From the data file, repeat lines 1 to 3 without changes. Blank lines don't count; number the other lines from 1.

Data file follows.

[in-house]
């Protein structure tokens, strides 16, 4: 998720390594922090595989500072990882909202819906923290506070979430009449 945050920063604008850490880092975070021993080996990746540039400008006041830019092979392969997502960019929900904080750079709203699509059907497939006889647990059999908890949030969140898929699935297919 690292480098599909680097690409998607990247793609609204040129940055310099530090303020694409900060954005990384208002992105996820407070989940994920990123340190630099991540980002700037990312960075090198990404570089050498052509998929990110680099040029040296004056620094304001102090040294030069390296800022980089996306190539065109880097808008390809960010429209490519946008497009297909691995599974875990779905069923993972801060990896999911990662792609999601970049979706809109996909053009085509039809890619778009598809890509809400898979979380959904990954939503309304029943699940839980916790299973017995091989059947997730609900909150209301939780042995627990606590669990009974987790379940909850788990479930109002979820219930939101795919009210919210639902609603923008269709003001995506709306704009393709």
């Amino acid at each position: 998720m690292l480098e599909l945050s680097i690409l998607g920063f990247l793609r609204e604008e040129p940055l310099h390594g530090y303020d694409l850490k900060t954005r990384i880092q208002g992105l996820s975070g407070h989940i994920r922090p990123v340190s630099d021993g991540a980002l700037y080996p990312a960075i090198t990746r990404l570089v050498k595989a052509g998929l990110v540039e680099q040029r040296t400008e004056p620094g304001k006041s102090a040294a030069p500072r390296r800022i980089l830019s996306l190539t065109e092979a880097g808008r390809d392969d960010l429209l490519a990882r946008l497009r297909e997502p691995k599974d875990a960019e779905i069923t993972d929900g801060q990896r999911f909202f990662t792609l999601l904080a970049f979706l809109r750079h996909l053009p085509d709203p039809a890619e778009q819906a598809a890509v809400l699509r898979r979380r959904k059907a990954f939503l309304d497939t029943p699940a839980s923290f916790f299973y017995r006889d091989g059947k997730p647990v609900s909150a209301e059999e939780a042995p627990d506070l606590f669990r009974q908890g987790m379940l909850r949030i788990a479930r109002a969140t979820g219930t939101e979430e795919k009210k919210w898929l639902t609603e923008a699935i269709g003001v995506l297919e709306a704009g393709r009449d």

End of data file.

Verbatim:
[in-house]
């Protein structure tokens, strides 16, 4: 998720390594922090595989500072990882909202819906923290506070979430009449 945050920063604008850490880092975070021993080996990746540039400008006041830019092979392969997502960019929900904080750079709203699509059907497939006889647990059999908890949030969140898929699935297919 690292480098599909680097690409998607990247793609609204040129940055310099530090303020694409900060954005990384208002992105996820407070989940994920990123340190630099991540980002700037990312960075090198990404570089050498052509998929990110680099040029040296004056620094304001102090040294030069390296800022980089996306190539065109880097808008390809960010429209490519946008497009297909691995599974875990779905069923993972801060990896999911990662792609999601970049979706809109996909053009085509039809890619778009598809890509809400898979979380959904990954939503309304029943699940839980916790299973017995091989059947997730609900909150209301939780042995627990606590669990009974987790379940909850788990479930109002979820219930939101795919009210919210639902609603923008269709003001995506709306704009393709």
């Amino acid at each position: 998720m690292l480098e599909l945050s680097i690409l998607g920063f990247l793609r609204e604008e040129p940055l310099h390594g530090y303020d694409l850490k900060t954005r990384i880092q208002g992105l996820s975070g407070h989940i994920r922090p990123v340190s630099d021993g991540a980002l700037y080996p990312a960075i090198t990746r990404l570089v050498k595989a052509g998929l990110v540039e680099q040029r040296t400008e004056p620094g304001k006041s102090a040294a030069p500072r390296r800022i980089l830019s996306l190539t065109e092979a880097g808008r390809d392969d960010l429209l490519a990882r946008l497009r297909e997502p691995k599974d875990a960019e779905i069923t993972d929900g801060q990896r999911f909202f990662t792609l999601l904080a970049f979706l809109r750079h996909l053009p085509d709203p039809a890619e778009q819906a598809a890509v809400l699509r898979r979380r959904k059907a990954f939503l309304d497939t029943p699940a839980s923290f916790f299973y017995r006889d091989g059947k997730p647990v609900s909150a209301e059999e939780a042995p627990d506070l606590f669990r009974q908890g987790m379940l909850r949030i788990a479930r109002a969140t979820g219930t939101e979430e795919k009210k919210w898929l639902t609603e923008a699935i269709g003001v995506l297919e709306a704009g393709r009449d």